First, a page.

I am a huge fan of Will Meyers and the beers he brews at the Cambridge Brewing Company. He’s one of the best brewers in New England and one of the nicest guys I’ve met since I started writing about beer about seven years ago.
I’m also a big fan of the beers from Notch Brewing, as well as Slumbrew, Offshore and a host of other companies that contract brew, and that’s why I can’t agree with Meyers in his latest blog on the Cambridge Brewing Company Web site.
In the blog, “What does 20 mean?” Meyers writes about many subjects, including some of his concerns about the huge growth in the number of breweries that is taking place across the country. I share some of these concerns, particularly about how low quality “craft” beers can have on the whole craft beer industry.
But, he then he moves on to contract brewers. Here is an excerpt from the blog (you can read it all by clicking here):
“This includes the inevitable number of beer marketing companies, aka contract brewers (a few of whom call themselves “gypsy brewers”), who either feel that there’s money to be made in this fad or who genuinely love craft beer but don’t want to invest the capital in their own brick and mortar breweries. This lack of skin in the game shows me that they value short term gains over long term personal investment and hard work. And I truly believe that there is no such thing as a gypsy brewer. In fact I know of only one couple, our friends at Pretty Things, who “reside” at another brewery but who actively create every drop of their own beer, each and every brewday. There’s a big difference between having that level of commitment and integrity, and claiming to be a “gypsy” because you occasionally show up at a brewery on days your beer is being made for you. If you’re not there, every time, doing it entirely yourself and if there are other people physically making your beer for you (sometimes in your absence), you’re simply not a brewer in my book. It’s more than just cutting open some bags of grain or making a ceremonious addition of hops or cacao nibs or some other exotic ingredient and Tweeting about it. I’m sorry if that offends some folks, but this is something that our industry – producers, retailers, consumers, everybody – will need to struggle with as time goes on.”
I’ve dealt with many contract brewers over the years – some brewed at Mercury Brewing Company (aka Ipswich), others at Paper City and Shipyard in Maine – and they take great pride in the beers that they have helped to develop.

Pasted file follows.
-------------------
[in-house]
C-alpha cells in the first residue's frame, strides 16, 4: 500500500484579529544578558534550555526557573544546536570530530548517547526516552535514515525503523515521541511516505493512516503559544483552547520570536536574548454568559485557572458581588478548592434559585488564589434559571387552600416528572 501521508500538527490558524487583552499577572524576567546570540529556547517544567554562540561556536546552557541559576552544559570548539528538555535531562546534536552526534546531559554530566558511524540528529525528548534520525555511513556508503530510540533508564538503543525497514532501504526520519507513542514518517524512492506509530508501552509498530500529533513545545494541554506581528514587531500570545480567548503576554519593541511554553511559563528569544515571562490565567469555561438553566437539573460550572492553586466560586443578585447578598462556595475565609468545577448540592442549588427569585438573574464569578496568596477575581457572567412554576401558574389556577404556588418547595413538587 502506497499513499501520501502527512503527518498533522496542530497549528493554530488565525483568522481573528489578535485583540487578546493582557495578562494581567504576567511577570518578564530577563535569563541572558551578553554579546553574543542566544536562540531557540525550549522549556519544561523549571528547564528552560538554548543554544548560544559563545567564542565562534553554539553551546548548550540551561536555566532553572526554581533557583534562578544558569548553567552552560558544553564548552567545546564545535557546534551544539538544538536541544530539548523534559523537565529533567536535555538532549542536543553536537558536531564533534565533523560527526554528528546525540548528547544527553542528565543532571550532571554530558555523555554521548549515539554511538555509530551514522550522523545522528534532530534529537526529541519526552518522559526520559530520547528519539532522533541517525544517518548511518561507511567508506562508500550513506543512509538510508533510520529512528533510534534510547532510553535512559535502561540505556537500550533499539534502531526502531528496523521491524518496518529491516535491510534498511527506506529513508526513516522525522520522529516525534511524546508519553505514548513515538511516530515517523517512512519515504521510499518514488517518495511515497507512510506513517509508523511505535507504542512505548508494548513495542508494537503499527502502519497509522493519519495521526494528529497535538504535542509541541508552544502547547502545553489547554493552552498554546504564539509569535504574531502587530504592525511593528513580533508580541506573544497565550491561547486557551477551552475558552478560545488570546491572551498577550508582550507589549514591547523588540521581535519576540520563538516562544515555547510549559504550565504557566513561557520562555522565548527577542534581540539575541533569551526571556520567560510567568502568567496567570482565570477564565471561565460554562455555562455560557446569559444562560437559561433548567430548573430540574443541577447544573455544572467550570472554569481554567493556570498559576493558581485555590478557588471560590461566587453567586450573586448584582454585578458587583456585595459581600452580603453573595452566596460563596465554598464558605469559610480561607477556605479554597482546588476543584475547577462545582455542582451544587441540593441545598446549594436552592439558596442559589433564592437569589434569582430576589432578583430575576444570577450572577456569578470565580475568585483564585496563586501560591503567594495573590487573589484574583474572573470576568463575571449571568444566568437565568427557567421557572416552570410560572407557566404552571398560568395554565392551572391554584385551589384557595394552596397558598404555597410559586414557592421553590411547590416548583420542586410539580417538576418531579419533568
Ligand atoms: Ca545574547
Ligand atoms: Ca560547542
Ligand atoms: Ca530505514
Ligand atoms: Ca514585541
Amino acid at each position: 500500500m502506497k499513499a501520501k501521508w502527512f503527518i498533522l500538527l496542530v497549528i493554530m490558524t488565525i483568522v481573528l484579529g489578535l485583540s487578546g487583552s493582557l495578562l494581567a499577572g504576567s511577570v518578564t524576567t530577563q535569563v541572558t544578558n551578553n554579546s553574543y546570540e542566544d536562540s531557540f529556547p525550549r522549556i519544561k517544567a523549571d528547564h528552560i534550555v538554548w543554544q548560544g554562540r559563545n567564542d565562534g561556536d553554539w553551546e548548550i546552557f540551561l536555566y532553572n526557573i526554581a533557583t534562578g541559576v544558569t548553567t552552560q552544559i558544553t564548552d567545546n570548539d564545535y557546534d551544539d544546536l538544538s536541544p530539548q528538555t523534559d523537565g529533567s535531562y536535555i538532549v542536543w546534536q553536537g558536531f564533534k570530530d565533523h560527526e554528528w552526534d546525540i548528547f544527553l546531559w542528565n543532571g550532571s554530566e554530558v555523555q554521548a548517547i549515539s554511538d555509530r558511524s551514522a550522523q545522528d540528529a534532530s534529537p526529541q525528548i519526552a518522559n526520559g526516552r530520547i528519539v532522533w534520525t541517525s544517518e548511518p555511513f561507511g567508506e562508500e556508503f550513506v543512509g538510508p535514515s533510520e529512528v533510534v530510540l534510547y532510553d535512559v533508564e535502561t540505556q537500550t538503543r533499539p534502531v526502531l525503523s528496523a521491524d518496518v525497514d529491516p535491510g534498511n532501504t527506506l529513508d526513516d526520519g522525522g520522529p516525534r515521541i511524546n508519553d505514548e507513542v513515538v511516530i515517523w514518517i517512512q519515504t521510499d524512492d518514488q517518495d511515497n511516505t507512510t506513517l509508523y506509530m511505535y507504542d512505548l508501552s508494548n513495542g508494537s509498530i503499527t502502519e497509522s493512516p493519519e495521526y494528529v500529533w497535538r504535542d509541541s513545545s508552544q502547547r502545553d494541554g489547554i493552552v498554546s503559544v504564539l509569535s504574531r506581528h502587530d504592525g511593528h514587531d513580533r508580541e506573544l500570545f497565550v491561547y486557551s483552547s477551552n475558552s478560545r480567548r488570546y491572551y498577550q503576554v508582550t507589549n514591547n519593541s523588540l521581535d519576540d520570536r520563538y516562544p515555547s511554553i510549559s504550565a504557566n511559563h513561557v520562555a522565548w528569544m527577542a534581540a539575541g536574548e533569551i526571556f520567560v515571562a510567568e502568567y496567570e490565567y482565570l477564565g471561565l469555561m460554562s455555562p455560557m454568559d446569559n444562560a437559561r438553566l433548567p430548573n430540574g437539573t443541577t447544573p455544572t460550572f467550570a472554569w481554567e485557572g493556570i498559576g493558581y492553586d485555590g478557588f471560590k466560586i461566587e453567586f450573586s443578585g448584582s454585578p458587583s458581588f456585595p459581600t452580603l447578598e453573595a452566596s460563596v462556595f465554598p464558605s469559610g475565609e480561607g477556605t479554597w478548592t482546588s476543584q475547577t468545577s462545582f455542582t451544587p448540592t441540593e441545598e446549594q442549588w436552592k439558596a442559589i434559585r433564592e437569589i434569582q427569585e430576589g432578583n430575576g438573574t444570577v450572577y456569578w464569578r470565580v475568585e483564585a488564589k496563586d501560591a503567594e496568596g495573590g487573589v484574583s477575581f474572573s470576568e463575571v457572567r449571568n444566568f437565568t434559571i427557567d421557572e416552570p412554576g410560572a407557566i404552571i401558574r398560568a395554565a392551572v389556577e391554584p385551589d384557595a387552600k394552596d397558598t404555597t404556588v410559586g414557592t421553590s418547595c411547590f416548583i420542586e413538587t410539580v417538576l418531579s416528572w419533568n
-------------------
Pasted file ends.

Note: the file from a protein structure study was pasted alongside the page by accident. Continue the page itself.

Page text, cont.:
As a consumer, it’s about the beer for me. If a beer is good I’m going to drink it. I drink Cambridge Brewing Company beers because I enjoy them. I drink Slumbrew beers because I enjoy them. I’ve had beers brewed by those who have “skin in the game,” and own their own breweries that I would classify as horrendous beers. I rather drink a contract brew than many of those brewed by “real” breweries.
Jeff Leiter, owner of the Somerville Brewing Company (aka Slumbrew) posted a response (available by clicking here).
In his blog, Leiter said he believes that the negativity is due to established brewers feeling the pinch from more competition.
“When the entire segment of craft beer is only approaching 7% of the US beer market, it’s almost absurd to describe other folks in the industry as a threat. Sadly, other brewers internalize the presence of other brands in their local area or the arrival of new brands by people that did not chose the same career lifestyle 20 years ago as an attack on their “brewer” sovereignty. And so, instead of stepping up to lead in a time of exciting expansion, they resort to embarrassing public infighting and attacking members of their own industry.”
Leiter also addresses Meyers assertion that “contract brewers are less genuine versions of a true brewer.”
“Some of this is being played out with the recent, yet perennial debate over contract brewing. The latest thinking goes that contract brewers are less genuine versions of a true brewer and are merely engaged in covering up mediocre beer with marketing shtick. A simple beer marketing company has a lack of ‘skin in the game’ over brick and mortar breweries, and don’t want to invest their own capital. As one of the leading grandstanders of this position recently said, ‘This lack of skin in the game shows me that they value short term gains over long term personal investment and hard work.’ Although I will never question the integrity of those who choose to earn a paycheck over setting out on their own, the irony of this coming from someone who achieved their entire status in the brewing world as an employee is overwhelming. It’s also astounding to call other brewing businesses as disingenuous for their lack of capital resources from the safety of a weekly paycheck and staff payroll/equipment financed by someone else. Although, we at Somerville Brewing currently rely on what is technically defined as a contract brewing relationship, it’s downright laughable to think we have neglected to smack down any skin for the “game”. From the personal guarantees and cash outlays to achieve our float of over 1,000 kegs in the market, to the near 90 hour work weeks we spend building our business without a paycheck every Friday – it’s a story that resonates all too well for anyone starting a business in craft beer.”
I think brewers, either those who brew at their own facilities, those who brew at other facilities or those who are contract brewers, should worry about their own beer. Make it good, and beer lovers will seek it out. Craft beer drinkers are smart – we will support the good ones, and those that are sub par will disappear from the shelf.